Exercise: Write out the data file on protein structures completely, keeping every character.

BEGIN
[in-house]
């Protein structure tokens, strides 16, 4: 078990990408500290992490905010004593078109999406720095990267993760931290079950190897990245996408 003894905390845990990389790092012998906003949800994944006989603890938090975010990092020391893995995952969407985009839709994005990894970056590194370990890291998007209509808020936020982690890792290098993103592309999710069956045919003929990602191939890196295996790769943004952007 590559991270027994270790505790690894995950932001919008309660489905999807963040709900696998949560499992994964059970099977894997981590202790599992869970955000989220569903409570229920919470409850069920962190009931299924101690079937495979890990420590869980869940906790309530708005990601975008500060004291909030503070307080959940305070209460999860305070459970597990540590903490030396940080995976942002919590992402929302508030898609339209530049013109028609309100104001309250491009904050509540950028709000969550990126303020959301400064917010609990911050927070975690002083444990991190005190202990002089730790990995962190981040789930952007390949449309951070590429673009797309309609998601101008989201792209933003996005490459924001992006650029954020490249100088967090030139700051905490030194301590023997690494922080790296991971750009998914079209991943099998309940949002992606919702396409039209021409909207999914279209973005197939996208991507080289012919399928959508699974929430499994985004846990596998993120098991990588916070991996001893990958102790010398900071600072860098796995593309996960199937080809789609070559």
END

[in-house]
């Protein structure tokens, strides 16, 4: 078990990408500290992490905010004593078109999406720095990267993760931290079950190897990245996408 003894905390845990990389790092012998906003949800994944006989603890938090975010990092020391893995995952969407985009839709994005990894970056590194370990890291998007209509808020936020982690890792290098993103592309999710069956045919003929990602191939890196295996790769943004952007 590559991270027994270790505790690894995950932001919008309660489905999807963040709900696998949560499992994964059970099977894997981590202790599992869970955000989220569903409570229920919470409850069920962190009931299924101690079937495979890990420590869980869940906790309530708005990601975008500060004291909030503070307080959940305070209460999860305070459970597990540590903490030396940080995976942002919590992402929302508030898609339209530049013109028609309100104001309250491009904050509540950028709000969550990126303020959301400064917010609990911050927070975690002083444990991190005190202990002089730790990995962190981040789930952007390949449309951070590429673009797309309609998601101008989201792209933003996005490459924001992006650029954020490249100088967090030139700051905490030194301590023997690494922080790296991971750009998914079209991943099998309940949002992606919702396409039209021409909207999914279209973005197939996208991507080289012919399928959508699974929430499994985004846990596998993120098991990588916070991996001893990958102790010398900071600072860098796995593309996960199937080809789609070559």